The Metro Line was designed to operate between NAIT and the existing Health Sciences Station, so both the Metro Line and Capital Line share the stations in between (and actually will share stations all the way to Century Park as part of this interim service). That means you need to pay attention to the destination of the train you’re boarding.

Edmonton LRT
On the train!

Though there are clear announcements, this is going to be an issue for new riders. As our train was leaving Churchill Station, another announcement was made and a couple in front of us realized they had gotten on the wrong line. I expect this’ll happen quite a bit over the next few weeks.

It’s just a few moments after the track returns above ground that you arrive at MacEwan Station. I would not be surprised at all if it is renamed MacEwan/Rogers Place at some point in the future. The new arena is such a major part of the station that it almost seems inappropriate that it’s not reflected in the name!

MacEwan LRT Station
MacEwan LRT Station

This station we had previously explored as it’s just a short walk from home. Thinking about it now, it would have been much faster to walk and catch the train there than waiting for a Metro Line train to take us from Bay/Enterprise Square.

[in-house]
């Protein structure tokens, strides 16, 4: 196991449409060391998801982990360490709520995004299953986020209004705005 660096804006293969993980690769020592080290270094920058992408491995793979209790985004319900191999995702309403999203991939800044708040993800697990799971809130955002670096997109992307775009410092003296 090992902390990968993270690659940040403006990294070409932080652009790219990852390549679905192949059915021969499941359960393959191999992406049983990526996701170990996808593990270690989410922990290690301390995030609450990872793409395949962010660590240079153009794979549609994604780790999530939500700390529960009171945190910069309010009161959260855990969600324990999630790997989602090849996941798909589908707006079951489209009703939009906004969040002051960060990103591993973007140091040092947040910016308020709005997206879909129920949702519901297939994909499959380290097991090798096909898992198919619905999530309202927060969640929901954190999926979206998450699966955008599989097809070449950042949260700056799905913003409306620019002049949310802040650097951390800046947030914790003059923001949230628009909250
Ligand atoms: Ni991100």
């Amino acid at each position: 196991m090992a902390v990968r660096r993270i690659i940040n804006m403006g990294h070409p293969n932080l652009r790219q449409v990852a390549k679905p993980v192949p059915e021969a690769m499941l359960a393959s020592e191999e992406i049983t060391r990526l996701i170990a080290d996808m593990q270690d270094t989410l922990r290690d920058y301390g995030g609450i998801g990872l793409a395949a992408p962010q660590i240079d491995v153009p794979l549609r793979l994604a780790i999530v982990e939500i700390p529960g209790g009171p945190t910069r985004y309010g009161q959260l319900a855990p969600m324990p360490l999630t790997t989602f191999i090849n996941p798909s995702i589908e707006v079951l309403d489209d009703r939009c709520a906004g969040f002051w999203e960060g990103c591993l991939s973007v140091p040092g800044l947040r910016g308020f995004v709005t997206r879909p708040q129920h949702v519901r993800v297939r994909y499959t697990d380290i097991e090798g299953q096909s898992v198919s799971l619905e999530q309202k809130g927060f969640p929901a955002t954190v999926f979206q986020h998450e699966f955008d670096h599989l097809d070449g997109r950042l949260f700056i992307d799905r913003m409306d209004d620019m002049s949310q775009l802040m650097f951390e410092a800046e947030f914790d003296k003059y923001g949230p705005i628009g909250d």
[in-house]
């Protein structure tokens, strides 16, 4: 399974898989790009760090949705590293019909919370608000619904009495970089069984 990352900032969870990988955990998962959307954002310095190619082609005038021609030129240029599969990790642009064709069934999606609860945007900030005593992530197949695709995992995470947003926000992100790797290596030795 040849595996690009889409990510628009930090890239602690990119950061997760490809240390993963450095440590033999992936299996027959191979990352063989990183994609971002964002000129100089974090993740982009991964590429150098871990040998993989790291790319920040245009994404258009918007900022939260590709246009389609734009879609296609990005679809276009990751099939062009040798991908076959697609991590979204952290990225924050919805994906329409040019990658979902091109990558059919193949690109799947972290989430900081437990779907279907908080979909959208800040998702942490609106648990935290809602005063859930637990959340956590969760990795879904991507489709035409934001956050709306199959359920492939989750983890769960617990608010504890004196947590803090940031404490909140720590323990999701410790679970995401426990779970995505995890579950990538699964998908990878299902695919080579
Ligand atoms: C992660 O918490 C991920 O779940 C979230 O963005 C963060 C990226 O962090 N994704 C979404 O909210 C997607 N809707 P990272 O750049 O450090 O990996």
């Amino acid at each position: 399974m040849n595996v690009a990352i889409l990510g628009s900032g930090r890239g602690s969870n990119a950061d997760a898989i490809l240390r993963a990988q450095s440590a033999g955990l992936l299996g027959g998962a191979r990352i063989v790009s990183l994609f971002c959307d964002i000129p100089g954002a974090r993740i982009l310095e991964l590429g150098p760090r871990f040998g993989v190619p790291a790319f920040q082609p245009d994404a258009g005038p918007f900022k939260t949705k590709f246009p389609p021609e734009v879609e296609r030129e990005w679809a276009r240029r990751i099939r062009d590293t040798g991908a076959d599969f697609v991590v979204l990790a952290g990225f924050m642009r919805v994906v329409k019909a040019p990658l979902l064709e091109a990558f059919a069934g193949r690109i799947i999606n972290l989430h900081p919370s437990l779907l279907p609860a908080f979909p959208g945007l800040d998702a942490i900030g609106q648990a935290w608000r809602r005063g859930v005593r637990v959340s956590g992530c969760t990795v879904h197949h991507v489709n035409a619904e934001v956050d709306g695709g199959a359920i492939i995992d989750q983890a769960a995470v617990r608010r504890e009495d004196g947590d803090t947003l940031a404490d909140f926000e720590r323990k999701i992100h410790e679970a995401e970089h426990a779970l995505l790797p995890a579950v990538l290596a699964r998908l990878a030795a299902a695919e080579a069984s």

MacEwan LRT Station
Future walkway to Rogers Place (and 104 Street) from MacEwan Station

MacEwan Station is just a short walk across 105 Street to MacEwan University. The landscaping and park around the station is quite attractive, though it can be a little confusing at first where to enter and exit the platform (at least from the west side).

MacEwan LRT Station
MacEwan Station

Upon leaving MacEwan Station you immediately notice the reduced speed of the train. It feels comically slow at times. Still, riding the train to NAIT or Kingsway is certainly convenient, even if it takes a few minutes longer than expected.

Kingsway/Royal Alex LRT Station

Aside from being close to the Royal Alexandra Hospital, the Kingsway/Royal Alex station is also adjacent to the relatively new bus terminal. If you’re a transit rider, the new station is going to be great. If you’re a driver though, be prepared to wait.